The Church of England chose its first female bishop on Wednesday, Dec. 17, 2014. Thus it broke with a 500-year-old tradition, in place since its inception in the days of King Henry VIII. Although Anglican churches in the USA, Australia, New Zealand and Canada have seen women bishops for years, the mother church and other developing countries had so far refused to elect women to this senior and prestigious post. Traditionalists bitterly opposed to this move, still cite the Scriptures as sanctioning only male bishops.
Rev. Elizabeth Lane has broken through the glass ceiling. Her appointment comes just four weeks after a contentious Church of England General Synod meeting in November decided to change its canon laws to allow female bishops. Supporters of this move insist that appointing female bishops is ethical and vital to keep the church relevant, and to stem the exodus of its congregations.
The subject of female priests was first put forward in 1975 and died in 1978. The Church of England allowed female priests to be ordained only in 1992. The battle to appoint female bishops started shortly after. This first victory comes 20 years after the entry of the first female priests. Rev. Lane will be consecrated on Jan. 26, 2015 and will serve as Bishop of Stockport. This bishopric has stood vacant since May when the incumbent, the Right Rev. Robert Atwell became Bishop of Exeter.
Technically, Stockport is not a full diocesan position, but an assistant or suffragan bishopric in the diocese of Chester. Nonetheless it represents a historic shift. Suffragan bishops can be appointed faster, as they are chosen by the diocesan bishop, cutting through much of the formality and red tape.
A Christian since 11 years old, Rev. Lane used to go alone to church services in Derbyshire. She has worked for the diocese of Chester for the past 14 years. Her previous appointments have been in the diocese of York, as hospital chaplain, and as family life officer for the social responsibility committee in the diocese of Chester.
Rev. Lane, 48, who prefers to be called Libby, became a deacon in 1993, and was ordained a year later. She has served as a priest for 20 years. An alumna of Oxford University, she studied ministry at Cranmer Hall, the theological college of Durham University. She was elected Dean of Women in Ministry in 2010. She is also a selection advisor on candidates for ordination since 2003. Ms. Lane represents northwest England as observer in the Church of England’s House of Bishops – one of eight female clerics to hold this office.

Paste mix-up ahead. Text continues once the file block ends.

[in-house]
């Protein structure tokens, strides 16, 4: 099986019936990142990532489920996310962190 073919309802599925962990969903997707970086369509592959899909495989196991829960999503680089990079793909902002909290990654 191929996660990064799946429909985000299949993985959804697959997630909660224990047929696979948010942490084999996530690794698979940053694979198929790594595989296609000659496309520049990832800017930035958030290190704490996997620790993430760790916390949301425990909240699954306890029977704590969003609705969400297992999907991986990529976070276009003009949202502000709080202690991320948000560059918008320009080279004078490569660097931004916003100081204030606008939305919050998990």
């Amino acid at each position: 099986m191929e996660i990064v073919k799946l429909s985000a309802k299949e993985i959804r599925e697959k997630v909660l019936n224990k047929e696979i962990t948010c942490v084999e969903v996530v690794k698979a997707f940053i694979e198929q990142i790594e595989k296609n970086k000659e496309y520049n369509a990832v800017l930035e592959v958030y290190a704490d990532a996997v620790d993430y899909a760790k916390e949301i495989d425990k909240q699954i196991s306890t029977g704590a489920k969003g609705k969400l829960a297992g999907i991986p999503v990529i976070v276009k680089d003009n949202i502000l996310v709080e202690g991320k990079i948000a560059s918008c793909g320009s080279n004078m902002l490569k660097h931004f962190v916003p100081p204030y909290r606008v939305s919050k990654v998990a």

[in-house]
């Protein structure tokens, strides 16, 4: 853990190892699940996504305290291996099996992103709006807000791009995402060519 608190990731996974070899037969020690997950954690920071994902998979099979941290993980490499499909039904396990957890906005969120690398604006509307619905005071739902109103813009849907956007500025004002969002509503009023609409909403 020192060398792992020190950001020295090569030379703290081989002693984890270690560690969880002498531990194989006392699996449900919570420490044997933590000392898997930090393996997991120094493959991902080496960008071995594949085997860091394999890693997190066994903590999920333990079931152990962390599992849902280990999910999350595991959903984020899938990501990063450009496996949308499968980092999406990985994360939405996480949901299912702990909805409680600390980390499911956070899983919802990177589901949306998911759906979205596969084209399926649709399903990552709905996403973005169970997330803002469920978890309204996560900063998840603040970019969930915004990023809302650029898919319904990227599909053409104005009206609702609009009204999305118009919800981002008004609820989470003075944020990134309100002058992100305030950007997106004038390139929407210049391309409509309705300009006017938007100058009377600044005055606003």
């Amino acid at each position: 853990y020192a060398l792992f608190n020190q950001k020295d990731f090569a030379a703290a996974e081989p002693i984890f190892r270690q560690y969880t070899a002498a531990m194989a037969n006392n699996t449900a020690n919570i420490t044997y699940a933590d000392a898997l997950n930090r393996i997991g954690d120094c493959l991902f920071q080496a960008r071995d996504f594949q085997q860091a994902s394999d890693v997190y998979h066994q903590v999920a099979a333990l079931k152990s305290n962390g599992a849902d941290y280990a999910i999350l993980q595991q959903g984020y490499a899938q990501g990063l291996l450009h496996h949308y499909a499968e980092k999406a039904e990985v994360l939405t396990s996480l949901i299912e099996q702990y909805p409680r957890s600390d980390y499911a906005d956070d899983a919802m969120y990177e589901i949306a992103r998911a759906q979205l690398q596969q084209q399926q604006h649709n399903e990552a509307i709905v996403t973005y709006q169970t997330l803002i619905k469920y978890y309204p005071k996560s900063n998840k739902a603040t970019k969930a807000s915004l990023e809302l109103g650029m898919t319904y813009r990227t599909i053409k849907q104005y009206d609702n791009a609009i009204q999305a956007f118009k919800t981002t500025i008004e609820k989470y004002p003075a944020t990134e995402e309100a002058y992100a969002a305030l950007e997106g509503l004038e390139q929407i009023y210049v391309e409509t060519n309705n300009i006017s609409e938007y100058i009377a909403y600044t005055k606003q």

The Church of England’s chosen first female bishop has a multi-layered personality and many interests. She is a school governor, and promotes social action initiatives. She is learning the saxophone, and is an avid Manchester United fan. She reads and does cryptic crosswords for relaxation. The mother of two grown-up children, Lane is married to a priest who is coordinating chaplain at Manchester Airport, Rev. George Lane. They were among the first married couples to be ordained together.
Speaking of her appointment, at a town hall meeting on Wednesday in Stockport, Lane said it was a remarkable day for her and a historic day for the Church of England. She describes herself as being both grateful and daunted by her new responsibilities.
The Archbishop of Canterbury, Justin Welby, is a staunch supporter of the drive to admit women bishops into the Church of England. He praised Lane for her Christ-centered life, and dedication to church and community. He said her appointment is the first step in reversing centuries of arcane canon law, and the first phase of a new chapter for the church.
Lane’s appointment was given the Royal Assent by the Queen and endorsed by the Prime Minister David Cameron, who congratulated her in a statement on Wednesday, lauding it as a historic appointment and step forward for the Church.
A further sign of the times is new legislation to fast-track women bishops into the House of Lords, which is expected to be introduced in Parliament immediately. It would pave the way for female clerics to take their seats with the Upper House’s “Lords Spiritual” before the general election in May 2015.
The Anglican Church still has a way to go to attain gender equality. Today almost half the female clergy work gratis, and are unlikely to rise to positions of seniority. Only three of its 44 cathedrals are women-run. Most female clergy are not given their own parishes.
The Church of England in choosing its first female bishop, has however taken a significant first step. Lane believes her appointment and role will lead the march for more. She may be the first, but hopes she will not be the only female bishop in the Church of England.
By Bina Joseph
Photo by Smabs Sputzer – Flickr License